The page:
Extending the principal’s job to cover the world
I am not against school officials taking swift action against anyone who breaks the rules or laws on their campuses.
I am, however, opposed to making principals in charge of policing the world, including their students' actions on the World Wide Web even if those actions take place outside of school.
That last is likely to happen under a U.S. Education Department letter that, not only makes principals responsible for harassment they know about (nothing new there) but also tries to ensure that they know about much, much more than they currently would. They also would have to be aware of lunchtime chats and Facebook interactions.
Why single out Facebook, other than the fact that Facebook is acting like an over-eager puppy and fetching "safety" tools that would make it easier for principals to spot online harassment? Facebook is not the only way teens interact socially. While we're at it, let's also make principals police message boards, Ning networks and electronic gaming. If a school is going to start monitoring students' personal lives, there's no need to stop with one social networking site.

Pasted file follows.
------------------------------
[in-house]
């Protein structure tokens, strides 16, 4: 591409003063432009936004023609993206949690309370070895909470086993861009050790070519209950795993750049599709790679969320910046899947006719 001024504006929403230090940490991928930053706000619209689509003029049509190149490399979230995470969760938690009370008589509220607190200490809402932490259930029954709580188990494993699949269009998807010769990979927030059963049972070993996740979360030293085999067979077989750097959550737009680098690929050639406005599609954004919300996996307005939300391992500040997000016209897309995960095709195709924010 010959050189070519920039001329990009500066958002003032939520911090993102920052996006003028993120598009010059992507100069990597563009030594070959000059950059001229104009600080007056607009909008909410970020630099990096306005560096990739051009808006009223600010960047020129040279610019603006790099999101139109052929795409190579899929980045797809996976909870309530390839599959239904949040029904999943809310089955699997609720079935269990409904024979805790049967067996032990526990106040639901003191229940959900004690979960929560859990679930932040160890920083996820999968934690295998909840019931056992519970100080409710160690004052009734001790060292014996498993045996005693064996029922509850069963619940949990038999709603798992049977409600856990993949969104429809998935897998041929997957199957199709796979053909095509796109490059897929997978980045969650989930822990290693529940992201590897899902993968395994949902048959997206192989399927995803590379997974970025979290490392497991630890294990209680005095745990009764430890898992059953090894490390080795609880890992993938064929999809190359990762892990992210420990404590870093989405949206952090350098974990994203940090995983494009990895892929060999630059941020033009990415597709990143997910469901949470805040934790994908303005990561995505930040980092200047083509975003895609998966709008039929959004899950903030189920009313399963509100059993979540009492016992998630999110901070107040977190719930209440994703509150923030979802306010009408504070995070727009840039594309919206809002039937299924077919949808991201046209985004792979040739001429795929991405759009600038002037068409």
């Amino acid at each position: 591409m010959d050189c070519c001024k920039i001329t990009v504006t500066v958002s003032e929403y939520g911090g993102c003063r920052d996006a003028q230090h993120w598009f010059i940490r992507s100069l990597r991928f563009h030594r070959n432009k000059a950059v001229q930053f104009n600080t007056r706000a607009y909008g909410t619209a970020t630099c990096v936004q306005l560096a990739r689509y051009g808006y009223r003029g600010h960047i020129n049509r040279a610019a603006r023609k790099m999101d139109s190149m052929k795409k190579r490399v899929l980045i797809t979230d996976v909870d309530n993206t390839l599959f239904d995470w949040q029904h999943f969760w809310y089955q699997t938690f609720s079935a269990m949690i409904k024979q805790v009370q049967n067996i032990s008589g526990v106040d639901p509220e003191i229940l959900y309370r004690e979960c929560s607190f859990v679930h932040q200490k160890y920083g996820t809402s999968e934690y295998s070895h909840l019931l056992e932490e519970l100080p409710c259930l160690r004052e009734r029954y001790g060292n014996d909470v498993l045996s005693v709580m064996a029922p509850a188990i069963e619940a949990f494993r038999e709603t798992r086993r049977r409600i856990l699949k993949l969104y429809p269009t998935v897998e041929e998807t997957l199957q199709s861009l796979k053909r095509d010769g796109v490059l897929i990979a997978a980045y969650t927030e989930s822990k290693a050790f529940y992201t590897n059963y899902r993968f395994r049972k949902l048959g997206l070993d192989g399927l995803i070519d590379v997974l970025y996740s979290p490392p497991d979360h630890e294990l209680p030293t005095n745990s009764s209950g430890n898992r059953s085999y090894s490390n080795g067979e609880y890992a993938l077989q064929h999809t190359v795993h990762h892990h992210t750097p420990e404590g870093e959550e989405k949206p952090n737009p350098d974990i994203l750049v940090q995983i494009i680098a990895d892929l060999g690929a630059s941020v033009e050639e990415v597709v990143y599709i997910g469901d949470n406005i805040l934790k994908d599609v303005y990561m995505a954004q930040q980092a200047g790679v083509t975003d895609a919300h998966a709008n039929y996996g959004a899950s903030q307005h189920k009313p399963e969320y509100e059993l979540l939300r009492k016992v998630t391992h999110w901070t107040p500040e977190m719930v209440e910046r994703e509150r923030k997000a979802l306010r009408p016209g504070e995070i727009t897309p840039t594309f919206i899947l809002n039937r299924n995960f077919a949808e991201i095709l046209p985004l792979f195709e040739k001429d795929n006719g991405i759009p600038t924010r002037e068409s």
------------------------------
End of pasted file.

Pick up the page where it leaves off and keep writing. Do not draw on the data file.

Even worse: Students could be punished if they post comments, pictures or videos that someone, somewhere considers cyberbullying even if the poster harbored no ill will. "It does not have to include intent to harm, be directed at a specific target, or involve repeated incidents [but] creates a hostile environment," according to a U.S. Education Department memo quoted in The Daily Caller.
That's stricter than the federal legal standard of "hostile environment" in the workplace, which requires a pattern of behavior, and we're applying that tougher standard to kids who in theory aren't as rational as adults.
It gets even better. According to the article, principals "may" have to require training for "offenders" and their families. And you thought Florida's bill that would require teachers to assess parents on students' report cards were intrusive.
The irony is going to be if principals become so tied up in their new Web policing duties that they don't have time to work on programs and policies that would help prevent bullying before it starts.
Copyright 2011 Debra Legg. All rights reserved.